Strategic thinking starts when you spend lots of time in the future. In my case, I spend a considerable time in the future, thinking a lot about how things or situations could be made better and how one would go about accomplishing them. Sometimes it’s a result of a science article I have read or a business opportunity that looks promising. I must admit, that I probably spend a little too much time in the future at the expense of the present. My family often accuses me of being the “absent minded professor” because my mind is always somewhere else when I should be present with them. My wife is helping me spend more time in the present through meditation and focusing on developing an awareness of my surroundings. God bless her.

For most however, very little time is spent in the future. This is especially true in developing countries. One of my more colorful clients was fond of saying that “planning is an exotic word in my culture”. Also, many first-time supervisors and middle managers have been trained to focus on present operational issues and develop a healthy disdain for strategic planners (or “dreamers” using their vocabulary). The trick is to know which phase of the Performance Trilogy® you are in and focus on those attributes most needed at the time.

An excellent way to develop your critical thinking skills is to increase your self-awareness by asking lots of questions. This will oftentimes lead to useful ideas. Force yourself into the future by asking questions. “Why is this not working? How can I improve it? What do I need to know to understand it better? Who can I discuss this with that would give me some good ideas? In their book, Creating Excellence, Hickman and Sliva point out that asking questions that others may not think of asking can lead to creative insight. Such insight forces you to move away from reliance on rules, logic, and efficiency. It enables you to get at the heart of a problem, discover hidden opportunities, and opens the door to the best strategies.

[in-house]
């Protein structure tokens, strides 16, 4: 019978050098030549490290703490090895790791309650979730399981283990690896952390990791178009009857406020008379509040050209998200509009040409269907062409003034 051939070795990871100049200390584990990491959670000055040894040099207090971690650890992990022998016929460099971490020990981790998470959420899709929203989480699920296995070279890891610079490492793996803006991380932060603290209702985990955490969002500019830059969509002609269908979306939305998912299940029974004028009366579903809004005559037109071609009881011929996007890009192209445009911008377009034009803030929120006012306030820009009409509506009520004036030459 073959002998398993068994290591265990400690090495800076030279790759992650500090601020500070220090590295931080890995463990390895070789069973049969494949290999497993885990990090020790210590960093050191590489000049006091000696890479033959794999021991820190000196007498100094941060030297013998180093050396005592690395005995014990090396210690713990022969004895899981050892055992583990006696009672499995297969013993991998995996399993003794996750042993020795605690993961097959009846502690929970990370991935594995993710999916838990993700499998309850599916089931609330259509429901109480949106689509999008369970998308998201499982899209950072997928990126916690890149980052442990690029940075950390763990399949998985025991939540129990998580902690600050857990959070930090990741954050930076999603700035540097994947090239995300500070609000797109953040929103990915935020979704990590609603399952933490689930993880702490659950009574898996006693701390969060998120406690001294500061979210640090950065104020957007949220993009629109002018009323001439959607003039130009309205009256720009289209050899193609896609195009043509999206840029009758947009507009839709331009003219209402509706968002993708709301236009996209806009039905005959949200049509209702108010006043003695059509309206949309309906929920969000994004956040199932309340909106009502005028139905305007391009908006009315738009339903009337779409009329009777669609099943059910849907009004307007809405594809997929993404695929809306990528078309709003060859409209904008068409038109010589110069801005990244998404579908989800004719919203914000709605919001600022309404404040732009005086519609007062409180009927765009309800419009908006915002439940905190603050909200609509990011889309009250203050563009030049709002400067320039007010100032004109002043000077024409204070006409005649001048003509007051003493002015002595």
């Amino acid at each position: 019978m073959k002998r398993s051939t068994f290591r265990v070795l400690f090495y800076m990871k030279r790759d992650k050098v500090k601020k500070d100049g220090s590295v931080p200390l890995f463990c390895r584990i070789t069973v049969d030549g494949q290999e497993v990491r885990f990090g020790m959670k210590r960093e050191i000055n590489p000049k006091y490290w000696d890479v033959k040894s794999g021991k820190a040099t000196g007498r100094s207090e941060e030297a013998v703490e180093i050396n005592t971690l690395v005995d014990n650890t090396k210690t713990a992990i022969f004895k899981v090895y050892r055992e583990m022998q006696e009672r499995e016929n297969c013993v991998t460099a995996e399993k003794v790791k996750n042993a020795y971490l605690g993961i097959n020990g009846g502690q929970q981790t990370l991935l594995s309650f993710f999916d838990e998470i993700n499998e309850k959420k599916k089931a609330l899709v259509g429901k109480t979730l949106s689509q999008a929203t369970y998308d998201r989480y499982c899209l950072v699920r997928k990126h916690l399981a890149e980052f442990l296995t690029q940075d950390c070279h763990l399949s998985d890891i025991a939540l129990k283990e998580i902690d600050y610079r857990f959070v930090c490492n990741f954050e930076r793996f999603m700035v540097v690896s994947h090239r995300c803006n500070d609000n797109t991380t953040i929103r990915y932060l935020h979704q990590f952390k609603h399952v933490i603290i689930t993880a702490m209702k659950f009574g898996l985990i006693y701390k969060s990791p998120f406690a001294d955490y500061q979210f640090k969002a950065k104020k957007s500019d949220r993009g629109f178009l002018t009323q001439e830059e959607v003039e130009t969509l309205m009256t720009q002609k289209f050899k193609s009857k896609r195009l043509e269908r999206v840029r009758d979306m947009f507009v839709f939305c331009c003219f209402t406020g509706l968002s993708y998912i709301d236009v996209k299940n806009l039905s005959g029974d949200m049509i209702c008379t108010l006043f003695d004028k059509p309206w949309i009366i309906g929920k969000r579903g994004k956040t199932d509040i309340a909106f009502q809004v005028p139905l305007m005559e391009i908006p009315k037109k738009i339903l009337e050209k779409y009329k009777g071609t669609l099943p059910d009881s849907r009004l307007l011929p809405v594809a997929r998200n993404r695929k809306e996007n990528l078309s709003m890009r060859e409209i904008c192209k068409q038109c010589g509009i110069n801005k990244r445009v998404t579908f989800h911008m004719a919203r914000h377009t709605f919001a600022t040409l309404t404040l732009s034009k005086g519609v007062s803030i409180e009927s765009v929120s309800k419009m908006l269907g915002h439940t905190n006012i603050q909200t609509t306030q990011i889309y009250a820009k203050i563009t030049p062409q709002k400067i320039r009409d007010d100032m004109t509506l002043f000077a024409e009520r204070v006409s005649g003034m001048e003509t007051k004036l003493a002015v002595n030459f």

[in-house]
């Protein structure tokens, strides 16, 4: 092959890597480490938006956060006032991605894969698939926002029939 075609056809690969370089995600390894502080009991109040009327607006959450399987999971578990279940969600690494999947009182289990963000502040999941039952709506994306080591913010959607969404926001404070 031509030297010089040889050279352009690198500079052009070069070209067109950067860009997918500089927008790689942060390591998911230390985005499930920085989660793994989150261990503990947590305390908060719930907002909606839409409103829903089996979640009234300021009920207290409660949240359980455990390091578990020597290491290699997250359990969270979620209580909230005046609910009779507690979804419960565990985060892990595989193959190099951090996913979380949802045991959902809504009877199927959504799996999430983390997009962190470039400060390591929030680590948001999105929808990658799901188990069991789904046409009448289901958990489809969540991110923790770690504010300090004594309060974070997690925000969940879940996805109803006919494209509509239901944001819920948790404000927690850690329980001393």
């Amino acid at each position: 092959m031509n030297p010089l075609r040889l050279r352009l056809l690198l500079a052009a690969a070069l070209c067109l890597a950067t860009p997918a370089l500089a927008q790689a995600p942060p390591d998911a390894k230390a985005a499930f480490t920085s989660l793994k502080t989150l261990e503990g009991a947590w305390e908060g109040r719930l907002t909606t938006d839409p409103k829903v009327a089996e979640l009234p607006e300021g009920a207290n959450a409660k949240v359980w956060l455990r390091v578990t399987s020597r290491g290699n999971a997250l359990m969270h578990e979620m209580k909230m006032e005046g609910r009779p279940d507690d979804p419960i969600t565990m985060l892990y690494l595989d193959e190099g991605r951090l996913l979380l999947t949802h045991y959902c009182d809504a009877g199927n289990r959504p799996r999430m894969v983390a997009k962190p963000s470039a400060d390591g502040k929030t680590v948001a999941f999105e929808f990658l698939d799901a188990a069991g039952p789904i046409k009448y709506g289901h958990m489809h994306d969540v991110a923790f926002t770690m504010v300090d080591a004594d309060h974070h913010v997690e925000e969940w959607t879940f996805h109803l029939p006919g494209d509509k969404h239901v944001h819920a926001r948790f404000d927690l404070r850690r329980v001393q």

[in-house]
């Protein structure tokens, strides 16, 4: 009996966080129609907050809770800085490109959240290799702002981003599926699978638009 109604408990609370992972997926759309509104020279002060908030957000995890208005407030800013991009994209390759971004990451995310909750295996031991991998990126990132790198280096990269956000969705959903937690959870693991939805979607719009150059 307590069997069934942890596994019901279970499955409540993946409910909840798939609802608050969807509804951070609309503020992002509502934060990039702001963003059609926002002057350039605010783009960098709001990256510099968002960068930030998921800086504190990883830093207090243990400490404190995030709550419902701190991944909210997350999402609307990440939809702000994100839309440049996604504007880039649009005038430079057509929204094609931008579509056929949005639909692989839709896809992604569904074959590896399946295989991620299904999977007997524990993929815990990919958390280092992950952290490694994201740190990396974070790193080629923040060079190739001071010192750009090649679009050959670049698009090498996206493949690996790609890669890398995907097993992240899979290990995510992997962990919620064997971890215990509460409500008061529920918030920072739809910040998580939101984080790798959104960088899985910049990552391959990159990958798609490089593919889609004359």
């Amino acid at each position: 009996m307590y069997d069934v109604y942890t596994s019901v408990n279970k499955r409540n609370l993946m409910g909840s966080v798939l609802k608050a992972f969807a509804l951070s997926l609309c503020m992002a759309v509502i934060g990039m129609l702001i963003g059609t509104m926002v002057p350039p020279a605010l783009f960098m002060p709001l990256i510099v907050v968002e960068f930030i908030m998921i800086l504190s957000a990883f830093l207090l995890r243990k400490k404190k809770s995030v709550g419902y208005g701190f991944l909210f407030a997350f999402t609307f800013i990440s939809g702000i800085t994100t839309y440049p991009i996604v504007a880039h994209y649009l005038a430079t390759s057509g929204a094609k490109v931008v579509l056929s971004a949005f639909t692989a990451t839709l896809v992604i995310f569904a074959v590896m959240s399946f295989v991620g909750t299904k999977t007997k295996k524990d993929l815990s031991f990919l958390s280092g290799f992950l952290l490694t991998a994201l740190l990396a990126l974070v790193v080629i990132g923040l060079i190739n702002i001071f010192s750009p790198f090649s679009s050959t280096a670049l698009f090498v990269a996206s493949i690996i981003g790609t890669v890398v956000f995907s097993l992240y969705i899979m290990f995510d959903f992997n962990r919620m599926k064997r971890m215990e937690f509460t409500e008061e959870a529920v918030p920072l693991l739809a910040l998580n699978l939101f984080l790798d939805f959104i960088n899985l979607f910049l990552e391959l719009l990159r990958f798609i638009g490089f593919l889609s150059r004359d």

While not everyone has the talent to change the world, most of us have sufficient talent along with acquired skills to make the world a little better.

Graffeo and Associates is an organization committed to improving the quality of leadership in science and technology (S&T). It was formed in 2008 around the expertise of Dr. Tony Graffeo, a senior executive from Arthur D. Little and Battelle Memorial Institute. Dr. Graffeo has consulted with leading research institutions in the United States, Europe, Latin America and the Middle East, and has created a codified system of leadership development centered around the principles of the Performance Trilogy® which he has taught throughout the world. He is currently a professor at Northeastern University teaching Professional Masters entrepreneurship and leadership courses. His new book, titled “Leading Science & Technology-Based Organizations: Mastering the Fundamentals of Personal, Managerial, and Executive Leadership” will be published in 2018.